With “Art” right in the name, Sigma’s 85mm 1.4 DG HSM Art has a good deal of hype to live up to after only a few months on the market. Designed for professional level use, the 85mm boasts an incredibly wide f/1.4 aperture – and sits a few hundred dollars less than the big brand name lenses with similar specs.
But looking at a dizzying list of technical specifications doesn’t necessarily translate into great images, especially with lenses. This writer has always only ever owned Nikon’s Nikkor lenses – third-party lenses have always given pause. But after just two portrait sessions with the Sigma Art 85mm, we knew the precaution was misplaced – the lens has excellent performance and quality.
Available in mounts for Nikon, Canon, and Sigma cameras, the lens is made for full-frame cameras. It can also be used with crop sensor cameras that use those same three mounts, yielding about a 110mm equivalent focal length. We shot the Sigma 85mm Art on a Nikon D7200, which is a crop sensor camera.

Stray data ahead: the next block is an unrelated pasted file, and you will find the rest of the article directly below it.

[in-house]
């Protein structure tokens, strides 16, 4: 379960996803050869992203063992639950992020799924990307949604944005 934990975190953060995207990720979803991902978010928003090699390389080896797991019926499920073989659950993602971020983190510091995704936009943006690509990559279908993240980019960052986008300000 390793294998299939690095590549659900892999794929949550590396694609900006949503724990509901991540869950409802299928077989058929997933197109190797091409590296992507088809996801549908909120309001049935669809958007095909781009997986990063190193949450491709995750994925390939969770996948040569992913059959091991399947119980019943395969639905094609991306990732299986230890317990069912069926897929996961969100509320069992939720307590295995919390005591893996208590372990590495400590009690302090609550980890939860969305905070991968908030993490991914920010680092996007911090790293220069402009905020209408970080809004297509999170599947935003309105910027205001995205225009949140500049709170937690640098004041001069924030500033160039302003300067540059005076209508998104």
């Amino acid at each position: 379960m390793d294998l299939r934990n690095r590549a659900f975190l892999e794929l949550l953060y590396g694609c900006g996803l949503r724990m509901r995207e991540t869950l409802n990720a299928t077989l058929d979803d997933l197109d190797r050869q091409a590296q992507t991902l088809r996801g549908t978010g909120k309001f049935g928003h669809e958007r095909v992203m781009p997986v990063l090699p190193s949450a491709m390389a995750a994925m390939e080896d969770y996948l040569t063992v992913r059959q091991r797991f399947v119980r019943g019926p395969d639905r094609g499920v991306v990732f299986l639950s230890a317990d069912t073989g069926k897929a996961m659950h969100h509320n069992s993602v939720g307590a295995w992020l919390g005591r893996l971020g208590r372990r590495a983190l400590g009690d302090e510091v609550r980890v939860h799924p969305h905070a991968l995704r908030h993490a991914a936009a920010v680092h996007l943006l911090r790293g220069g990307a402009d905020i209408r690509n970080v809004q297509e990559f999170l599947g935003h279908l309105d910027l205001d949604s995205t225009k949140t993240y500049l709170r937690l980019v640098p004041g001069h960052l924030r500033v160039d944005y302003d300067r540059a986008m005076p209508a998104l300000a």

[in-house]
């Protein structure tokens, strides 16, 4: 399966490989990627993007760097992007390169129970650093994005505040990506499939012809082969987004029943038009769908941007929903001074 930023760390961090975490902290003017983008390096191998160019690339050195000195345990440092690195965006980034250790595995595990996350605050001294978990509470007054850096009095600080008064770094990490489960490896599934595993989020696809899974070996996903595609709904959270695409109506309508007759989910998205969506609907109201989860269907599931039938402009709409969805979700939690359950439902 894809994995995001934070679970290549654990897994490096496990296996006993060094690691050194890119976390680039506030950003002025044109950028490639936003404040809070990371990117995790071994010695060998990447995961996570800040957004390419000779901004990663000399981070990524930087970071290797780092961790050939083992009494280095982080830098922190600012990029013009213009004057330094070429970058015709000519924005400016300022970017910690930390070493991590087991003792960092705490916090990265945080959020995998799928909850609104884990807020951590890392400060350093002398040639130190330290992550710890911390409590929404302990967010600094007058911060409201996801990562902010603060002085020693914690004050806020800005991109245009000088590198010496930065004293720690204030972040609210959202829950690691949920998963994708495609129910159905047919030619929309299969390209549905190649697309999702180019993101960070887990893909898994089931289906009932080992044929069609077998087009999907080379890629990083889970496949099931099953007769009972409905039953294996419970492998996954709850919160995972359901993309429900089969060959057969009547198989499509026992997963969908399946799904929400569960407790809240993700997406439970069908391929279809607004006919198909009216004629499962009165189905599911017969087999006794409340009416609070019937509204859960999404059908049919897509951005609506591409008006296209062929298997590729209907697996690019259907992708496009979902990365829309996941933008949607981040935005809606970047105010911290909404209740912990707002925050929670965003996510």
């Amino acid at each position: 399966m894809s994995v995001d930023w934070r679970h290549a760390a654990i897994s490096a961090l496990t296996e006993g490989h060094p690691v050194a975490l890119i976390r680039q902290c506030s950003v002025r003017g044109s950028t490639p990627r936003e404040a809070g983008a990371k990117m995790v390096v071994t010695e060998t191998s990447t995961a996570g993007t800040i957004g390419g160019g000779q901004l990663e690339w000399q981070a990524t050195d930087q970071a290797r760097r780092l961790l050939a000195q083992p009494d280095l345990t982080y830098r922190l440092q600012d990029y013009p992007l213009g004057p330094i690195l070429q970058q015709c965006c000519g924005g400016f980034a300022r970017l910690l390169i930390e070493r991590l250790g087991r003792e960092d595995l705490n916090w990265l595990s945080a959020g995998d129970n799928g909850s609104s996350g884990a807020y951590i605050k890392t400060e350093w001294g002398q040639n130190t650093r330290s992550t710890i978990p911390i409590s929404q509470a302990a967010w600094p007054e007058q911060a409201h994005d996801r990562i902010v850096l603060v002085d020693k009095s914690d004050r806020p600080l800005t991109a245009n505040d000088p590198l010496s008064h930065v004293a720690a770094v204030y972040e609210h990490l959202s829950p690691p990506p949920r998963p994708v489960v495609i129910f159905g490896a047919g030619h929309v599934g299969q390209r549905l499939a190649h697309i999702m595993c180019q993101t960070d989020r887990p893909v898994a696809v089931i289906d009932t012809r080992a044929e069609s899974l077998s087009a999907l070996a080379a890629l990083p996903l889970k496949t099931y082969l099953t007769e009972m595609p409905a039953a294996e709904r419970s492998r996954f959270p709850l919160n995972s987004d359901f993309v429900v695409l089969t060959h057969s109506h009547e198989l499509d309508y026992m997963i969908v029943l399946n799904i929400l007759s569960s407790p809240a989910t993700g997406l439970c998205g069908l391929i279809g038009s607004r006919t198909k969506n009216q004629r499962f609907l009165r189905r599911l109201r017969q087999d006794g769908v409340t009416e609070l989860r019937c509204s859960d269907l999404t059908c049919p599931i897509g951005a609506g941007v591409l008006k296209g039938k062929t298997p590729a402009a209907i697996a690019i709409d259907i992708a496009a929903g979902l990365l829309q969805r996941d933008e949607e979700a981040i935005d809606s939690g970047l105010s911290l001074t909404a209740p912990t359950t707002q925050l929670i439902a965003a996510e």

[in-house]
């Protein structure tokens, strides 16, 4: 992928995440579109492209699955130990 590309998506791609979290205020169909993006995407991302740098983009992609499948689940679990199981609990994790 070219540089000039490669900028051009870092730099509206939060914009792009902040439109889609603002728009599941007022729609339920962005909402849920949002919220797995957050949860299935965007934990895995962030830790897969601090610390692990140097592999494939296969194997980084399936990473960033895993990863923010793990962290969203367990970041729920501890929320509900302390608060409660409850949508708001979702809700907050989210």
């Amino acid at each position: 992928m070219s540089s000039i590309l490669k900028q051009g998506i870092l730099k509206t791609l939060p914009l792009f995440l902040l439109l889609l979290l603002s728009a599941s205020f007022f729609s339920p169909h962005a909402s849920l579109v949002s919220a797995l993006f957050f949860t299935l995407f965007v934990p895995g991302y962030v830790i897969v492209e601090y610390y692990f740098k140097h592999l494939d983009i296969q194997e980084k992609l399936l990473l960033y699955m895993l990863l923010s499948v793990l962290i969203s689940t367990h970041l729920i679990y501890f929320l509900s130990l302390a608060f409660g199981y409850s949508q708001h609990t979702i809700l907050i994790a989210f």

Design and performance
As part of Sigma’s high-end lineup, the 85mm Art isn’t a slouch when it comes to build and durability. The lens’ body is largely constructed with metal – the area holding the focal length display window and manual-to-autofocus switch is one exception. The focus ring uses a rubber grip with ridges that’s easy to grasp.
The lens ships with a nice carrying case, lens hood, and lens cap – all three matching the high-end construction of the lens.
Compared to other 85mm lenses, the Sigma’s front element is quite large, necessitating an 86mm filter thread size. This size isn’t very common, which makes it a little tougher to find filters; it’s not impossible, especially at the higher end, but these filters will be relatively expensive. As expected for this level of lens, the front doesn’t rotate as the lens adjusts focus – a helpful feature when shooting with a polarizing filter.
The image quality alone justifies the price.
The entire lens measures around five inches and tips the scales at nearly 2.5 pounds. While the 85mm Art is a prime lens, the size and weight make it feel like shooting a telephoto zoom — Nikon’s 70-200mm f/4 is half a pound lighter. To some degree, that’s simply what happens when you combine a large f/1.4 aperture with quality construction, but it’s worth noting that this lens is on the heavy side.